Web Site Cloaking and Search Engines | WebReference

Web Site Cloaking and Search Engines

Web Site Cloaking and Search Engines

By Lee Underwood

Cloak: Something which hides, covers or keeps something else secret. (Cambridge Dictionary)
Cloaking: Also known as stealth, a technique used by some Web sites to deliver one page to a search engine for indexing while serving an entirely different page to everyone else. The search engine thinks it is selecting a prime match to its request based on the meta tags that the site administrator has input. However, the search result is misleading because the meta tags do not correspond to what actually exists on the page. Some search engines ... even ban cloaked Web sites. (Webopedia)

A good amount of web space has been dedicated to the merits of cloaking, but no one seems able to agree on the actual definition of the technique. One definition given is: "A technique used to deliver different web pages under different circumstances." This definition is too broad as page redirects for different browsers, for example, would be included under this definition but these pages are not hidden from search engine robots.

The one main characteristic of cloaking, according to Webopedia and Google, employs a different page delivered to search engines than the one displayed to visitors to the Web site; its only purpose being to hide content from search engines.

Many of those who employ cloaking techniques argue that they are presenting something different to a search engine rather than hiding something from it. The end result remains the same: the page presented to the search engine is different than the one anticipated by the visitor.

Note: The cloaking argument gets more involved with the addition of XML feeds. For a further discussion on the topic, see Danny Sullivan's article, "Ending The Debate Over Cloaking."

Why Cloak?

The reasons for cloaking are generally twofold: to protect pages from other search engine optimization (SEO) firms and to increase search engine ranking.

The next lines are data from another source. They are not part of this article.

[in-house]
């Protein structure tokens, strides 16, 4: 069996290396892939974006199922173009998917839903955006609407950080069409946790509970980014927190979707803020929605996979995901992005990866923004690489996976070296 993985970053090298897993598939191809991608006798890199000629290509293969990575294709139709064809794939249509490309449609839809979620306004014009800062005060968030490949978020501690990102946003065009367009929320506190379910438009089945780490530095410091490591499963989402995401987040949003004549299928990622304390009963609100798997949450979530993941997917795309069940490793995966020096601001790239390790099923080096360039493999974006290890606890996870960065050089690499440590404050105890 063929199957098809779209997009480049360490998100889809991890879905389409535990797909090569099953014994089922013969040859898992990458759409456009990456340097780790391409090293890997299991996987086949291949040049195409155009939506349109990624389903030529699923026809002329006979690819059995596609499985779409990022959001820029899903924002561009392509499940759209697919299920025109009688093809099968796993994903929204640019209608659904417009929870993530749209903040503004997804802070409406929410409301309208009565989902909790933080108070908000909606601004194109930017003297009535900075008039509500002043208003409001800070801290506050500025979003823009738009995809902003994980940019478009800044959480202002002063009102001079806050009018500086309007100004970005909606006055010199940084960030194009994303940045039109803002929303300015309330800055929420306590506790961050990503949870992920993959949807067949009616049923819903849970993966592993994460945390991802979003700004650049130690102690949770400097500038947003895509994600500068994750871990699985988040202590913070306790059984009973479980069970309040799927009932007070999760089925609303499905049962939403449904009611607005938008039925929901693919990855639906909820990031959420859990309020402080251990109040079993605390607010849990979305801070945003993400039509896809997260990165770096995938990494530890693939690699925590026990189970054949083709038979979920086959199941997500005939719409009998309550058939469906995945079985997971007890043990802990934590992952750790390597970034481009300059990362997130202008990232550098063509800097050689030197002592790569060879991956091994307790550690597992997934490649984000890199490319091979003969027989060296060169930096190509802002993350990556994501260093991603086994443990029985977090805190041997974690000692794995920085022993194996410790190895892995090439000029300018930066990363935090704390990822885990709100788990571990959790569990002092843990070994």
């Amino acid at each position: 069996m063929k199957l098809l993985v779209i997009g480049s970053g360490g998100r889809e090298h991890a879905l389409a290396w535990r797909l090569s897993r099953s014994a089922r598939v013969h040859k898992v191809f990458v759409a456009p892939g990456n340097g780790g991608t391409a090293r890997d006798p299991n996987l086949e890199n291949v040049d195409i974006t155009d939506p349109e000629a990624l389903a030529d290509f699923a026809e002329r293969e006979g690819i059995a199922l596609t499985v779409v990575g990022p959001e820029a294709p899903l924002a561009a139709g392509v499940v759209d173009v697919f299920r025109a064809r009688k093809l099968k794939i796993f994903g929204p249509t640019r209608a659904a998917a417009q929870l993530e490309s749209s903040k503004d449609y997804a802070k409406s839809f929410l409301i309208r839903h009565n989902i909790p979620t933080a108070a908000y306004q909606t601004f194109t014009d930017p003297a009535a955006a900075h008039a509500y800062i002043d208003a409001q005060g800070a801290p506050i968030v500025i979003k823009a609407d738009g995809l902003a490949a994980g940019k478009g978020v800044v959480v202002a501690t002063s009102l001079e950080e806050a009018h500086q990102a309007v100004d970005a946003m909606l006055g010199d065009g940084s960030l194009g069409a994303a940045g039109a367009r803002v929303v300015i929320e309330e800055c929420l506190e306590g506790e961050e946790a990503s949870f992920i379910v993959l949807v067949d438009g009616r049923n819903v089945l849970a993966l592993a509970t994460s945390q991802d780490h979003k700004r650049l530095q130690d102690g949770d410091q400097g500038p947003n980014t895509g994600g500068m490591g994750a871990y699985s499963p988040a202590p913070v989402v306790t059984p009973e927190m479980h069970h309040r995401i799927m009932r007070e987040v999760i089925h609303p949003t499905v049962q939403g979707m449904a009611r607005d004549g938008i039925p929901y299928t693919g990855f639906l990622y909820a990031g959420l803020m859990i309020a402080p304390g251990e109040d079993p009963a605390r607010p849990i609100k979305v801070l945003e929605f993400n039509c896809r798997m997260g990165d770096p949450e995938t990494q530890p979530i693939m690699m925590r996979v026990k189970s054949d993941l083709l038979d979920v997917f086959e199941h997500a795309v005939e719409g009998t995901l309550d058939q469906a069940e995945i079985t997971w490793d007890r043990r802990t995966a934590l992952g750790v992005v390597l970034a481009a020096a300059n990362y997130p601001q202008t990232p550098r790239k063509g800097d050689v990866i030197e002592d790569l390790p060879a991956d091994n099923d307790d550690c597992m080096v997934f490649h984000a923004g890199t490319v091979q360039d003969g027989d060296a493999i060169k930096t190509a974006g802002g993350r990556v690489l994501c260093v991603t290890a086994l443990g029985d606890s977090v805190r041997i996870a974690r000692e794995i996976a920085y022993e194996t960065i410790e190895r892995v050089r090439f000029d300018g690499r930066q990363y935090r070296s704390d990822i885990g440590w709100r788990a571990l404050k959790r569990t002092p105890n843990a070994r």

SEO firms spend a lot of time and money creating Web pages they hope will rank high in search engine inquiries; they want to protect their methods from other SEO companies. This makes it a ratings game, with higher search engine rankings taking priority over content. In theory, this will increase the number of visitors to the site, but increasing traffic doesn't necessarily result in an increase in Web site income. If a visitor finds something different on the Web page than that returned by the search engines, the chances are pretty good that the visitor will leave and not return.

In order to create pages that rank high with search engines, it's usually easier to concentrate on how it will "look" to the robot doing the indexing than to a human visitor. For this to work, a different page is presented to the human visitor.

Notice that in both of these scenarios the actual Web page — the one visible to a human visitor — has been hidden from the search engine robot.

A Question of Integrity

Links make up the basic structure of the World Wide Web. While some links provide false leads, the majority of them lead to the expected results. If the integrity of the Web's link structure becomes questionable, then the entire system has been compromised. It's similar to not knowing if the road you take will actually lead you to the destination that appears on the map. While you might tolerate that occasionally, you wouldn't want to second guess every road you take.

Wide scale cloaking (as defined above) would soon render the search engine's algorithm useless. Users would not know if the search results are accurate. If the links supplied by search engines resulted in false leads and dead-ends, the search engines would serve no purpose. Without search engines, how would you find your way around the World Wide Web?

Conclusion

Should you cloak? That's a question each Web designer/owner has to answer for themselves. If you have good content and concentrate on what your visitors want, you should do just fine. It's similar to opening a business in the physical world. There's no guarantee that you will succeed but if you have something valuable to offer, that's a step in the right direction.

One other thing to keep in mind if you're considering cloaking: many of the search engines will block your listing if they find out about it. Is it worth taking the chance?

Note: Google provides a listing from the Open Directory Project for Web sites that provide information on cloaking techniques.

Associated Links

Created: September 9, 2004
Revised: September 16, 2004

URL: http://webreference.com/authoring/search_engines/cloaking/